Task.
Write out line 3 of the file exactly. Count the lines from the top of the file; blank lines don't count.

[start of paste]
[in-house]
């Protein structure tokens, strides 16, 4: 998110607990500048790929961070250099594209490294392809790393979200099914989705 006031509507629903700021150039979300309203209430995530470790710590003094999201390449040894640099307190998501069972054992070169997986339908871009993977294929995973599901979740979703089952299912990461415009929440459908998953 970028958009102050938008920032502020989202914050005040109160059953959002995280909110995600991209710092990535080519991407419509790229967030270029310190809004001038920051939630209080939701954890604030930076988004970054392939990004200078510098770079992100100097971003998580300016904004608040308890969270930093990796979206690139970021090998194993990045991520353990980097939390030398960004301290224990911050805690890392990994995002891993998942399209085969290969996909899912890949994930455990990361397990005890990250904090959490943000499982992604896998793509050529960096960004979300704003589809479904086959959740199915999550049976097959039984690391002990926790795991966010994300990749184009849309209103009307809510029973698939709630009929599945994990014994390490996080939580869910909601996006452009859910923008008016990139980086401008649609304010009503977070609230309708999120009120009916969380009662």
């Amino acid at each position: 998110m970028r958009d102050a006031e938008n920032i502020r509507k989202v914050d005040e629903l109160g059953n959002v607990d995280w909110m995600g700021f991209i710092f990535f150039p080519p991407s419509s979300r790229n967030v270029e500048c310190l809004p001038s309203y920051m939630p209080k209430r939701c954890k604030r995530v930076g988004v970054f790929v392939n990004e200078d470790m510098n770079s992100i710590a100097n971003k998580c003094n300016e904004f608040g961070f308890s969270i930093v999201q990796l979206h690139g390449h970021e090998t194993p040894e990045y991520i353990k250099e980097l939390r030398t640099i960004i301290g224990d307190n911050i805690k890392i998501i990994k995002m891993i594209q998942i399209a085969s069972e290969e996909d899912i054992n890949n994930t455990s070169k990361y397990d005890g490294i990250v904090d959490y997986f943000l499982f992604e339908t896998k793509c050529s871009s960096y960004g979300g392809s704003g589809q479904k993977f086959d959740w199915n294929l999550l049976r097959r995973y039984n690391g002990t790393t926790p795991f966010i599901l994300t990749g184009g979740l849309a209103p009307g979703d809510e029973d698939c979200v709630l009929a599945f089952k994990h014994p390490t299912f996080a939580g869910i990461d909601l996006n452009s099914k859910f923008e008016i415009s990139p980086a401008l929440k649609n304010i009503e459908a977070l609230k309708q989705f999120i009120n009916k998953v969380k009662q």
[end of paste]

């Amino acid at each position: 998110m970028r958009d102050a006031e938008n920032i502020r509507k989202v914050d005040e629903l109160g059953n959002v607990d995280w909110m995600g700021f991209i710092f990535f150039p080519p991407s419509s979300r790229n967030v270029e500048c310190l809004p001038s309203y920051m939630p209080k209430r939701c954890k604030r995530v930076g988004v970054f790929v392939n990004e200078d470790m510098n770079s992100i710590a100097n971003k998580c003094n300016e904004f608040g961070f308890s969270i930093v999201q990796l979206h690139g390449h970021e090998t194993p040894e990045y991520i353990k250099e980097l939390r030398t640099i960004i301290g224990d307190n911050i805690k890392i998501i990994k995002m891993i594209q998942i399209a085969s069972e290969e996909d899912i054992n890949n994930t455990s070169k990361y397990d005890g490294i990250v904090d959490y997986f943000l499982f992604e339908t896998k793509c050529s871009s960096y960004g979300g392809s704003g589809q479904k993977f086959d959740w199915n294929l999550l049976r097959r995973y039984n690391g002990t790393t926790p795991f966010i599901l994300t990749g184009g979740l849309a209103p009307g979703d809510e029973d698939c979200v709630l009929a599945f089952k994990h014994p390490t299912f996080a939580g869910i990461d909601l996006n452009s099914k859910f923008e008016i415009s990139p980086a401008l929440k649609n304010i009503e459908a977070l609230k309708q989705f999120i009120n009916k998953v969380k009662q």